FCA fines Bank of New York Mellon £126 million


FCAThe Financial Conduct Authority (FCA) has fined The Bank of New York Mellon London Branch and The Bank of New York Mellon International Limited £126 million (€175 million) for failing to comply with the FCA Client Assets Sourcebook (Custody Rules, or CASS), which applies to safe custody assets and to client money.

Georgina Philippou, acting director of enforcement and market oversight at the FCA said: “Our Custody Rules are in place to ensure that clients are protected in the event of insolvency. The Firms’ failure to comply with our rules including their failure to adequately record, reconcile and protect safe custody assets was particularly serious given the systemically important nature of the Firms and the fact that safeguarding assets is core to their business. Had the Firms become insolvent, the total value of safe custody assets at risk would have been significant. This is compounded by the fact that the breaches took place at a time when there was considerable stress in the market.”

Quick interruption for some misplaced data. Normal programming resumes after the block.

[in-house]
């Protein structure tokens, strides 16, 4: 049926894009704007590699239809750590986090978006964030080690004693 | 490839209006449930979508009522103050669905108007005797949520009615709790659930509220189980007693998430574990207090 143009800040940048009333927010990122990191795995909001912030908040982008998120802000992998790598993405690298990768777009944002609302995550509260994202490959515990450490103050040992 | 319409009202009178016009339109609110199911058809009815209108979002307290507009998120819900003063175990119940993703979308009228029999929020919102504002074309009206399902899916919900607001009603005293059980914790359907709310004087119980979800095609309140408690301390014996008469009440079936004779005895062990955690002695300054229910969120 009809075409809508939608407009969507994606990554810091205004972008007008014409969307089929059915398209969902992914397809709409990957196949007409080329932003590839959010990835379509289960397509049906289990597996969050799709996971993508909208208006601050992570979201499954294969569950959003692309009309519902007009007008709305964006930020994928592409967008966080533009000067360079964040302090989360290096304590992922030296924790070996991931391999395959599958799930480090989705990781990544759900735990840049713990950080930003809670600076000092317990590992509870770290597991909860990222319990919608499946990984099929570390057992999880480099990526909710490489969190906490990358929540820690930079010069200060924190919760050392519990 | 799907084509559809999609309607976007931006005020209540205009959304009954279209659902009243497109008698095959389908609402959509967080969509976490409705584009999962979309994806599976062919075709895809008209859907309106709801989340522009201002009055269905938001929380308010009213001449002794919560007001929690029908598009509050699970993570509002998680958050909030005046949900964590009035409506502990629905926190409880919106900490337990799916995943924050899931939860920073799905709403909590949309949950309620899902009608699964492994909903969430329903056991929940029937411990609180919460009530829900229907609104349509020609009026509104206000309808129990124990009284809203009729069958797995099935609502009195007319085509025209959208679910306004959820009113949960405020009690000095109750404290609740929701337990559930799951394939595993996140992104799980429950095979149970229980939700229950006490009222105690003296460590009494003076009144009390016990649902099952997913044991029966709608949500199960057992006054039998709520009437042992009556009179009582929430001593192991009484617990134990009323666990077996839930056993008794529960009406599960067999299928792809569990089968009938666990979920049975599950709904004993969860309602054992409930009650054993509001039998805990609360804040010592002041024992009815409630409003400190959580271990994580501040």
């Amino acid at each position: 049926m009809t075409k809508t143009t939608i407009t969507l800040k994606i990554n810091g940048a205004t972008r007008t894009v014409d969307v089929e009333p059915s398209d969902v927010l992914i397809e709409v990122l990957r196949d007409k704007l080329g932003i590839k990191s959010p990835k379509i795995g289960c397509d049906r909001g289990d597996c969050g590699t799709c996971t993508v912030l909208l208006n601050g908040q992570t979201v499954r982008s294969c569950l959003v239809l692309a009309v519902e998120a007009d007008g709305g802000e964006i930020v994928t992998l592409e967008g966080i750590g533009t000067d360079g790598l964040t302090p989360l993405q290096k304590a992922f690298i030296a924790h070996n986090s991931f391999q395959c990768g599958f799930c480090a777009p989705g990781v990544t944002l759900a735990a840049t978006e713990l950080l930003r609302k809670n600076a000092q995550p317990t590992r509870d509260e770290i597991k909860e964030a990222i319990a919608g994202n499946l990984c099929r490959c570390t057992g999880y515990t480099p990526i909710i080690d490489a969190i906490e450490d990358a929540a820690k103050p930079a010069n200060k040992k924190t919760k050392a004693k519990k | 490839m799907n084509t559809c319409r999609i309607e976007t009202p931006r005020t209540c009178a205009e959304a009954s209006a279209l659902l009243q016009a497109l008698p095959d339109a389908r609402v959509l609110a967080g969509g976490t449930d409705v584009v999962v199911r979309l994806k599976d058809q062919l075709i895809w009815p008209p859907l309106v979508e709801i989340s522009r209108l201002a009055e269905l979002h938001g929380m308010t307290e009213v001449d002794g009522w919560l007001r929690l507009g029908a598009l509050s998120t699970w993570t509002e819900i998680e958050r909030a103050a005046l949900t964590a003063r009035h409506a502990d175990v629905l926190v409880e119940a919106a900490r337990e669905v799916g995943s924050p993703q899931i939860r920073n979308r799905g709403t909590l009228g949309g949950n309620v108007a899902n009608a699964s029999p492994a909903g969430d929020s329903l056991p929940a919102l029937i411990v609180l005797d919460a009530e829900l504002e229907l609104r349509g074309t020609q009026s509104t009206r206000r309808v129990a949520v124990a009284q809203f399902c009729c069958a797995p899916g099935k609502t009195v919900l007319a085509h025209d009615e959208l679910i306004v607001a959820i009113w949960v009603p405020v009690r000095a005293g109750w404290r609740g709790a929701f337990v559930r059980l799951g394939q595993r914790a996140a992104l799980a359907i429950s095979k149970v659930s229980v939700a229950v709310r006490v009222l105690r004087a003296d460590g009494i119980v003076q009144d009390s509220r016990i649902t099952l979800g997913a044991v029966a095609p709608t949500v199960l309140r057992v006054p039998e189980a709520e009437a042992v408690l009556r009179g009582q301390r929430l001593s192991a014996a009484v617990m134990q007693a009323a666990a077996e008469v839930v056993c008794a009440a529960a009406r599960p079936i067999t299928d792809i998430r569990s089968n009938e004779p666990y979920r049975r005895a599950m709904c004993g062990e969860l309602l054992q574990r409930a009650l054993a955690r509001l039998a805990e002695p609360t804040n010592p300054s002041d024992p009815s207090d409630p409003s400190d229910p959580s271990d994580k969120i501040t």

The failings occurred between 1 November 2007 and 12 August 2013

The Bank of New York Mellon Group is the world’s largest global custody bank by safe custody assets. The Bank of New York Mellon London Branch and The Bank of New York Mellon International Limited are the third and eighth largest custody banks in the UK respectively and provide custody services jointly to 6,089 UK-based clients. During the period of their breaches, the safe custody asset balances they held peaked at approximately £1.3 trillion (€1.8 trillion) and £236 billion (€328 billion) respectively.

The FCA also found a number of other failings by the firms including:

  • failing to take the necessary steps to prevent the commingling of safe custody assets with firm assets from 13 proprietary accounts;
  • on occasion using safe custody assets held in omnibus accounts to settle other clients’ transactions without the express prior consent of all clients whose assets were held in those accounts; and
  • failing to implement CASS-specific governance arrangements that were sufficient given the nature of their business and their failure to identify and remedy the failings identified.